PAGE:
Sunday, July 8, 2012

It's Okay to Acknowledge a Salesperson

You enter a retail establishment. This is key. The retail establishment does not sneak up behind and engulf you. You open a door and move your feet in such a way that your body is propelled into the establishment. The people who work there--there's a good chance that they spend more waking hours inside of that retail establishment than they spend at home, so you've willingly entered a space that is their adopted home. 

Now, we've all had experiences that make us wary of sales people. Yes, it does seem--in this age of sponsored face tattoos--that we are ceaselessly being pressured to buy. How long will it be before Colgate will offer free dental work for life in exchange for etching their logo onto your incisor? However, I work in a store that is 250 square feet. If you come in and I don't say hi to you, it's going to be weird. Please don't completely ignore me and make it weirder. Really, I have no place to hide. The "Hello" that I uttered is just going to hang there, limp as a dropped chain.

It's okay to say hi. Saying hi to me won't make me latch vampirically onto your wallet. Believe it or not, I want to help you improve the quality of your life. 

So here's a quick lesson called 'How to Say Hi to a Salesperson.' If you're an advanced shopper, feel free to skip the introductory lesson and go right on to more advanced lessons like 'How to Tell a Salesperson He has Spinach in His Teeth' and 'Don't Talk to Me; I'm Here to Shoplift.'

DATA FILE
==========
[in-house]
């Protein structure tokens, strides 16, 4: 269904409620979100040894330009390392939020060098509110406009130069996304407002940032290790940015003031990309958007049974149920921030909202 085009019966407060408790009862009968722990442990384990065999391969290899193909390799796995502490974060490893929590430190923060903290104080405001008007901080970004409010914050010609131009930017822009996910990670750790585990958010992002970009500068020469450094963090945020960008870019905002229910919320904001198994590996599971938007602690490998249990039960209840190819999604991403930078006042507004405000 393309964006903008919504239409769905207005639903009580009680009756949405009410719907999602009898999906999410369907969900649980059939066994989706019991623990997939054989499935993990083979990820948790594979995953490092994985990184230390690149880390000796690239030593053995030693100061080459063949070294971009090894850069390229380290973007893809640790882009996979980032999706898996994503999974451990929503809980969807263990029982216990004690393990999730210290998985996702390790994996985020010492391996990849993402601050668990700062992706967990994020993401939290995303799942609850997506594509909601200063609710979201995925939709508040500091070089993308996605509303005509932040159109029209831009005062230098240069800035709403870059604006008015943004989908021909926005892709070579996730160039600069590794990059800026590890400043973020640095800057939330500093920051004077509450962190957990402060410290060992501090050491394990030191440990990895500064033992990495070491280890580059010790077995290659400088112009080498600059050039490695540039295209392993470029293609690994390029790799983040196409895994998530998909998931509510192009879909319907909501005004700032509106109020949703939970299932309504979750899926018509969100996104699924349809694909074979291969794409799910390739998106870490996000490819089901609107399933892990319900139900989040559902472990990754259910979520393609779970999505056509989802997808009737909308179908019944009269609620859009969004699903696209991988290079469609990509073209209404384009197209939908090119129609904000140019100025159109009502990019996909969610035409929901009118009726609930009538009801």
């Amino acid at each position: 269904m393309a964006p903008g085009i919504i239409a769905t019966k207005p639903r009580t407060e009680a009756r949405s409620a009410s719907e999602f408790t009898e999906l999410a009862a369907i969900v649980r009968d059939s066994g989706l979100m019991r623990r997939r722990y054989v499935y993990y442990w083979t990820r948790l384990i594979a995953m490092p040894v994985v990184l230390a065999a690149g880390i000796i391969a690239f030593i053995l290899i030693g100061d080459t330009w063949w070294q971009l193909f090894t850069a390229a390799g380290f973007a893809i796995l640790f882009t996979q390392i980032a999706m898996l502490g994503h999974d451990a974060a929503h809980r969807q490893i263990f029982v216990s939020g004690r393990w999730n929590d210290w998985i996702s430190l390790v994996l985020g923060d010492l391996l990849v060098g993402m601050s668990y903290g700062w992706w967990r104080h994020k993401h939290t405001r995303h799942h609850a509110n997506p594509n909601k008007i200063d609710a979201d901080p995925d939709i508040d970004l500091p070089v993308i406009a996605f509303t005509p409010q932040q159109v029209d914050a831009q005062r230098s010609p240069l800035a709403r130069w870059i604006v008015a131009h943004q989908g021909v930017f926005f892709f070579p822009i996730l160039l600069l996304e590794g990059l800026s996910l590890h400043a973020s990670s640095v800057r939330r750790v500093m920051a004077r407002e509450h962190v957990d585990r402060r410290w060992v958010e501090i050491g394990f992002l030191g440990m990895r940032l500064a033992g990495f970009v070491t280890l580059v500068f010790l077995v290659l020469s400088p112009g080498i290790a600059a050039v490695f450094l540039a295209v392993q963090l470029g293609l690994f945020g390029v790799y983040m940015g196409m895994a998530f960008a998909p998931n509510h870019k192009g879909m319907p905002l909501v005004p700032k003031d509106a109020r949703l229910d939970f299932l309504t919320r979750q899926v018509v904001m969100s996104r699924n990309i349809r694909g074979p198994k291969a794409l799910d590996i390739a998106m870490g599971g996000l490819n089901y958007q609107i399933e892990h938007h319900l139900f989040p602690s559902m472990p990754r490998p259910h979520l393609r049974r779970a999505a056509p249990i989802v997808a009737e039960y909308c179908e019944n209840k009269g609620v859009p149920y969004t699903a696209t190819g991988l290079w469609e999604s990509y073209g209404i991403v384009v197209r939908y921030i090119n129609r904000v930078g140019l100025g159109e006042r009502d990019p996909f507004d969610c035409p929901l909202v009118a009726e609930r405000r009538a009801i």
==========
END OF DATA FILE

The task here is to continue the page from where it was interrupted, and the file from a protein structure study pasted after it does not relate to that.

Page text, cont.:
How to Say Hi to a Salesperson

The salesperson will notice you entering the retail establishment. They will say one of the following:
"Hi there."

Here's your part. You say:

Once you have this mastered, and are feeling more confident, you can try things like:
"Good day."

Most likely the salesperson will want to know how they can help you. They will let you know this is their intention by saying, "How can I help you?" It is okay to tell them. It's likely they will be able to locate the 26" mountain bike tube entire minutes before you could find it yourself, thus sparing you needless frustration and saving you time, and as we all know, time is money. Actually, they are two separate periodicals entirely.

Extra credit: include a high-five in your greeting.

Join us again for next week's lesson 'This Expensive Thingy Must be on Display for Me to Poke.'

1 comment:

  1. :-) I will try to remember this the next time I enter a shop and want to be left alone to look and not speak to anyone! -A. Mary